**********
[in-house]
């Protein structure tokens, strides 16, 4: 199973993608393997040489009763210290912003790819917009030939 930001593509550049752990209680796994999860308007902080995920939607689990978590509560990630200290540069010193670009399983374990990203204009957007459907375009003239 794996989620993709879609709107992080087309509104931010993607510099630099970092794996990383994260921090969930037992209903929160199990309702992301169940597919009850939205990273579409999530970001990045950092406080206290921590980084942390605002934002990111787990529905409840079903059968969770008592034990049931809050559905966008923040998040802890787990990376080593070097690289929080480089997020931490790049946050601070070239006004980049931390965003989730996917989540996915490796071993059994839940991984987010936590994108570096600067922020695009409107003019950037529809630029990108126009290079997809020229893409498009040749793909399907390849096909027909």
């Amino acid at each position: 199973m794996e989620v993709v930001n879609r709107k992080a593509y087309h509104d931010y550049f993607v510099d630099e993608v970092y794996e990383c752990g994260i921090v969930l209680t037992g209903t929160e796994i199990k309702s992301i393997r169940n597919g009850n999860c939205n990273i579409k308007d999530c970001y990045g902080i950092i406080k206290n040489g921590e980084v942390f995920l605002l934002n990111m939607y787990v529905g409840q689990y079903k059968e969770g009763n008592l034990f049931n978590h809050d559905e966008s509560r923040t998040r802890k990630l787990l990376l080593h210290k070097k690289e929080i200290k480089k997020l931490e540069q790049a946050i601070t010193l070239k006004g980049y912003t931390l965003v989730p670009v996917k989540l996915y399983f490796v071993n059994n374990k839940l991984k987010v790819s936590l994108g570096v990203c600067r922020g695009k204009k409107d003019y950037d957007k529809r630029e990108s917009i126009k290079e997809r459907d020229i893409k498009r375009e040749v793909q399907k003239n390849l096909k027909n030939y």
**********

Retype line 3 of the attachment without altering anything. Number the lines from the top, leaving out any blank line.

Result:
């Amino acid at each position: 199973m794996e989620v993709v930001n879609r709107k992080a593509y087309h509104d931010y550049f993607v510099d630099e993608v970092y794996e990383c752990g994260i921090v969930l209680t037992g209903t929160e796994i199990k309702s992301i393997r169940n597919g009850n999860c939205n990273i579409k308007d999530c970001y990045g902080i950092i406080k206290n040489g921590e980084v942390f995920l605002l934002n990111m939607y787990v529905g409840q689990y079903k059968e969770g009763n008592l034990f049931n978590h809050d559905e966008s509560r923040t998040r802890k990630l787990l990376l080593h210290k070097k690289e929080i200290k480089k997020l931490e540069q790049a946050i601070t010193l070239k006004g980049y912003t931390l965003v989730p670009v996917k989540l996915y399983f490796v071993n059994n374990k839940l991984k987010v790819s936590l994108g570096v990203c600067r922020g695009k204009k409107d003019y950037d957007k529809r630029e990108s917009i126009k290079e997809r459907d020229i893409k498009r375009e040749v793909q399907k003239n390849l096909k027909n030939y």